Creating Outstanding Customer Service Levels To Obliterate The Competition

Moments Of Truth: Each point of contact with your customer can be a good or bad one!

Moments Of Truth: Each point of contact with your customer can be a                                      good or bad one!

In 1987 Jan Carlzon, the CEO of Scandinavian Airlines, wrote the book, ‘Moments Of Truth’. It explained how he took the airline from deficit to profit by ‘moving’ the airline to a customer-focused organisation.

Now, as you know, there have been many books written on customer service, but where this book and Carlzon’s strategies really differ is his focus on each interaction the customer has with the business.

He calls these ‘Moments of Truth’ and, of course, each interaction can be a positive or a negative experience.

Scandinavian Airlines prospered because they worked very hard to make sure each Moment Of Truth with their customers was a very positive experience, and the results they achieved were a testament to this.

Little did Carlzon know that with Moments Of Truth he created, in my opinion, arguably the best, easiest and most amazing customer service system ever devised!

Take a look at the diagram opposite. It shows how at each contact (Moment Of Truth) you need to ensure each interaction is a favourable one for the customer.

So a Moment Of Truth is an interaction between the business and the prospective customer, client or patient.

It’s called a Moment Of Truth because, irrespective of the type of interaction that occurs (meeting, letter, phone call, e-mail, etc.), the outcome can either be a positive or a negative experience for the prospect or the client.

What continues to surprise me is how few businesses use Moments Of Truth or similar strategies to ‘WOW’ their customers or prospective customers.

Think about your own experiences with other businesses—from a business perspective or simply as a normal consumer. Think back over the last ten years or so and try to pinpoint an interaction that occurred between you and a business where you said to  yourself, ‘WOW, that was amazing’.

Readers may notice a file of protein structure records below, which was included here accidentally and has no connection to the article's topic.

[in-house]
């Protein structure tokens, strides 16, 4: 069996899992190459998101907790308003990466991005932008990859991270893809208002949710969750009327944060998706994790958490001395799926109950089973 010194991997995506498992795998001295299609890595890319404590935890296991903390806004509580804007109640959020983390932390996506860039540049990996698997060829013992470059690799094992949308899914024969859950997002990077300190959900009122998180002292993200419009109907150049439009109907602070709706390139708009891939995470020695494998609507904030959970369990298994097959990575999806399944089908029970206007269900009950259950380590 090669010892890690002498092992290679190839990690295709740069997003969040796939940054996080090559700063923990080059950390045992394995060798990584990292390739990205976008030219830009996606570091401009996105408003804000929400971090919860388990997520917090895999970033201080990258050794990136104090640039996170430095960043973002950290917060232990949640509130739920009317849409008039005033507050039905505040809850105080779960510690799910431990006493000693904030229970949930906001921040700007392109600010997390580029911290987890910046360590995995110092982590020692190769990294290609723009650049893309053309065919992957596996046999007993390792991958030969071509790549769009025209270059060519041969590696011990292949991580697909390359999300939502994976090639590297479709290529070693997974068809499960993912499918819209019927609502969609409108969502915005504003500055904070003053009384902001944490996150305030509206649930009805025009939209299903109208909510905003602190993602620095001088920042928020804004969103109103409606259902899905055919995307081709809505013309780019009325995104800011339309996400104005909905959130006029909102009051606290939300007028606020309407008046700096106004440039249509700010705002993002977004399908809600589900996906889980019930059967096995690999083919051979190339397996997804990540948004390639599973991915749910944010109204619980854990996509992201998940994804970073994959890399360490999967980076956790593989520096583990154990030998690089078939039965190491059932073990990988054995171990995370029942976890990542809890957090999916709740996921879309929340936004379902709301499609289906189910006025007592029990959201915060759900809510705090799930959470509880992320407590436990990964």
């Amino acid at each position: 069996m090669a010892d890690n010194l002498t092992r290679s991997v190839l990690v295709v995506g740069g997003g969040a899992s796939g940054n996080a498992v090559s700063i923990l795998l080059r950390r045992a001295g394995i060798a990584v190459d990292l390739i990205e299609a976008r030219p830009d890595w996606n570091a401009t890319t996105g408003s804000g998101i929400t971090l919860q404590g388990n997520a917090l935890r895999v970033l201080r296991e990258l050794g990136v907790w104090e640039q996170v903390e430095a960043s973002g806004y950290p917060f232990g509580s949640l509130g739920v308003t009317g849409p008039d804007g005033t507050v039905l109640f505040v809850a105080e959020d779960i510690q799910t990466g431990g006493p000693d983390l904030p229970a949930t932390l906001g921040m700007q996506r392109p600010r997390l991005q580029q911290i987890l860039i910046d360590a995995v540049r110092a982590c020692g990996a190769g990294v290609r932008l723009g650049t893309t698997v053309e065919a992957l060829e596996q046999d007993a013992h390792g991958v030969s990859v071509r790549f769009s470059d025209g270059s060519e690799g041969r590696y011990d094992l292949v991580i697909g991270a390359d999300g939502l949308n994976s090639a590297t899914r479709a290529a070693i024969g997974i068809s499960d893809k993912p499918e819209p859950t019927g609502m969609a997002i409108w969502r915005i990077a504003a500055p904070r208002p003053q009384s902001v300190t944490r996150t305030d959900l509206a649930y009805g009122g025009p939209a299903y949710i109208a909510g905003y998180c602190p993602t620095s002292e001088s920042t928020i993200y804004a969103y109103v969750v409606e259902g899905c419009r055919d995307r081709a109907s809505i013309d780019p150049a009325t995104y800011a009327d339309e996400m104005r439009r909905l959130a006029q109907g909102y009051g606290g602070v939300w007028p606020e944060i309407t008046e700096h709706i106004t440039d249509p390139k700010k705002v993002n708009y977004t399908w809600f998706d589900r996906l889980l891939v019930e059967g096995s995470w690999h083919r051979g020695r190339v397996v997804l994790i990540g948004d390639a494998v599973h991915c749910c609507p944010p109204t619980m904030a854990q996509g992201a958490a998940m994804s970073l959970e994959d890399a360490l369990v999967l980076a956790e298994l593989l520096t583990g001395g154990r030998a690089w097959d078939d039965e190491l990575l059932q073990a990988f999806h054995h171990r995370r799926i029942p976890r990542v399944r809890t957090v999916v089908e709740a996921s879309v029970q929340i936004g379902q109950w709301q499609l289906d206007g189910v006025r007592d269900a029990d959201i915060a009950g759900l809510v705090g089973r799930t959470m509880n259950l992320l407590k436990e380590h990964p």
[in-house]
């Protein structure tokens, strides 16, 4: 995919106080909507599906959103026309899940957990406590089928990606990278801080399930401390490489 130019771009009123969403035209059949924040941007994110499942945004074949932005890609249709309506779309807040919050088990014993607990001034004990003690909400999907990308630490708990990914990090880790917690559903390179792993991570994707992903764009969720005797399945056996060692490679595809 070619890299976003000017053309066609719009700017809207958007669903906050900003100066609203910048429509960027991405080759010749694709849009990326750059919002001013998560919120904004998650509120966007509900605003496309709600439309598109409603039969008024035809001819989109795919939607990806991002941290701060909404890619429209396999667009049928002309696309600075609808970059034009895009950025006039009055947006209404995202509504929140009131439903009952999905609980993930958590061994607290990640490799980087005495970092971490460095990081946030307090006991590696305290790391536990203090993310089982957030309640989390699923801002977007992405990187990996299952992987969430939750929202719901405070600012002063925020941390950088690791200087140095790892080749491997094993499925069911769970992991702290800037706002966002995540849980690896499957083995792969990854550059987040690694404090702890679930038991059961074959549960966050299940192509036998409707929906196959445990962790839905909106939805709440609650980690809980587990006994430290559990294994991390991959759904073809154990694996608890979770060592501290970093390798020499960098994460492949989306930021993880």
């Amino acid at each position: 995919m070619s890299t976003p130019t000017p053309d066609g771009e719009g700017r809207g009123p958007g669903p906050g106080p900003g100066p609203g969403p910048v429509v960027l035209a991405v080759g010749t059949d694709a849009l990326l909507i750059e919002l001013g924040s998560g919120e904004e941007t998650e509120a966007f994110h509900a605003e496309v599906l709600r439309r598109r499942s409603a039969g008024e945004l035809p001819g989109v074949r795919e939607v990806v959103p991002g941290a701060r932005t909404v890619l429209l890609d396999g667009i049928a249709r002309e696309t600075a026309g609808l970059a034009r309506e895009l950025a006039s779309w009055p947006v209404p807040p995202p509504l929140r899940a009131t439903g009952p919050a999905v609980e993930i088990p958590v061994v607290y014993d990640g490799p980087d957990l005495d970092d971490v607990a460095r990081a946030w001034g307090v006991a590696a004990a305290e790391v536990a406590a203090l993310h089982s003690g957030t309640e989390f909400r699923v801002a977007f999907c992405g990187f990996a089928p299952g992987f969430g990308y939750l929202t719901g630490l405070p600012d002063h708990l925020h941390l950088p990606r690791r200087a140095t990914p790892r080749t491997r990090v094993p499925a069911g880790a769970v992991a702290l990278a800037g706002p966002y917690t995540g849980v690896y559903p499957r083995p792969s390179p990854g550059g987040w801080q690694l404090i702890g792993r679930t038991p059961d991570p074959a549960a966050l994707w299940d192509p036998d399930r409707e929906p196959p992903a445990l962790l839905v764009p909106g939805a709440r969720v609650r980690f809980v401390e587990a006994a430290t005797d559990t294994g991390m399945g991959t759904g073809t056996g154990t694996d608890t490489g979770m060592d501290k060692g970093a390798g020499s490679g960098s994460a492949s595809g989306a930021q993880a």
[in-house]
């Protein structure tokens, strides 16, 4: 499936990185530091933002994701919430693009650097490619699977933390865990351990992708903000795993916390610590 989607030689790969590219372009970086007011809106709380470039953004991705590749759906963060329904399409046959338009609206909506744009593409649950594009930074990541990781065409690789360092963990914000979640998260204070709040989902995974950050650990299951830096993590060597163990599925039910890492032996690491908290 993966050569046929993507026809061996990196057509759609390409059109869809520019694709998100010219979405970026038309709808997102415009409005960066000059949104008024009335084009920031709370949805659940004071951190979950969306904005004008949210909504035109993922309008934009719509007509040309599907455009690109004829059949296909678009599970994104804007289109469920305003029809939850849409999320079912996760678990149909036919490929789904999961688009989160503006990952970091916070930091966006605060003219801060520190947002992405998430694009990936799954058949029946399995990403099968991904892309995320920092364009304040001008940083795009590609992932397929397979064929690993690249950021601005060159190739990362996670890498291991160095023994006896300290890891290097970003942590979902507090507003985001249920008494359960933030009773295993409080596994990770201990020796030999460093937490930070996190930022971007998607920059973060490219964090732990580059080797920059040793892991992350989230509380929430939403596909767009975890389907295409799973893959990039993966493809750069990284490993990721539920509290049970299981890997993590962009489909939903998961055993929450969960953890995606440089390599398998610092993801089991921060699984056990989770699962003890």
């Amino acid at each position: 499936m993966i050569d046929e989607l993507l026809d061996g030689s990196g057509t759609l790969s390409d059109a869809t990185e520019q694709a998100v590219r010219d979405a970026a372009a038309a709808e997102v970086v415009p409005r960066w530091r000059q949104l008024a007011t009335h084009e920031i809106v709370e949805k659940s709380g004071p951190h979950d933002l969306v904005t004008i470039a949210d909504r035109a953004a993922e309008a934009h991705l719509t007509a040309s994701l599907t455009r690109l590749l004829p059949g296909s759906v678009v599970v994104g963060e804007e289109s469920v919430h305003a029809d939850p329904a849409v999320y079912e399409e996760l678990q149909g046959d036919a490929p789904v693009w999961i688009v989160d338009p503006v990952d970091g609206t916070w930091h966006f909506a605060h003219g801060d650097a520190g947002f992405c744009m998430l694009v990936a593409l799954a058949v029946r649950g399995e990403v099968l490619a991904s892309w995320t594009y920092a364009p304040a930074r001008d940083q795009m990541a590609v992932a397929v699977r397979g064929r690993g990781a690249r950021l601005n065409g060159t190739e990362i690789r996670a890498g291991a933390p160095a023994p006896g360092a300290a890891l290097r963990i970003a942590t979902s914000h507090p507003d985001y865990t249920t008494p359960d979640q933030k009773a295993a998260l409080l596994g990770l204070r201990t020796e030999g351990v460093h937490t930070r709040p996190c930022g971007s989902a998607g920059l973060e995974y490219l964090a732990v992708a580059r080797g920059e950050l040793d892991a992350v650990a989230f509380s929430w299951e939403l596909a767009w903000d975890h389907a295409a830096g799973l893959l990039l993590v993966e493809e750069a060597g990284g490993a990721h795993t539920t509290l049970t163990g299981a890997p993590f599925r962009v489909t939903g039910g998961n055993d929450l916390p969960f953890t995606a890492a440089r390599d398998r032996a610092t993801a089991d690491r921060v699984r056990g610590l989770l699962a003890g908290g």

So where and when should you be looking to implement Moments Of Truth in your business? That’s easy. Look at all your interactions with your customers, clients or patients and for each single interaction write down what you could do to make them think ‘WOW’ or at least make them think ‘that was impressive’.

Once your team grasp the concept of Moments Of Truth, they too will come up with even better ways to create WOWs for your customers. But like everything, you have to implement—otherwise you’ll never get the results you deserve

Now I’d like to finish this article by giving you one of the best examples I’ve ever seen regarding Moments Of Truth.

I’ve taken it from a book I recommend titled ‘How To Swim With The Sharks Without Being Eaten Alive’ by Harvey MacKay.

When I read this, I thought it was the perfect remedy for any of our clients who didn’t feel Moments Of Truth would work for them, or felt they were too difficult to implement. It’s a short story of how a cab/taxi driver has implemented Moments Of Truth in his business and the effect they have had on it. Read this very carefully.

Jan Carlzon’s brilliant book—yet so few businesses apply Moments Of Truth—this is your opportunity!

Jan Carlzon’s brilliant book—yet so few businesses apply                     Moments Of Truth—  this is your opportunity!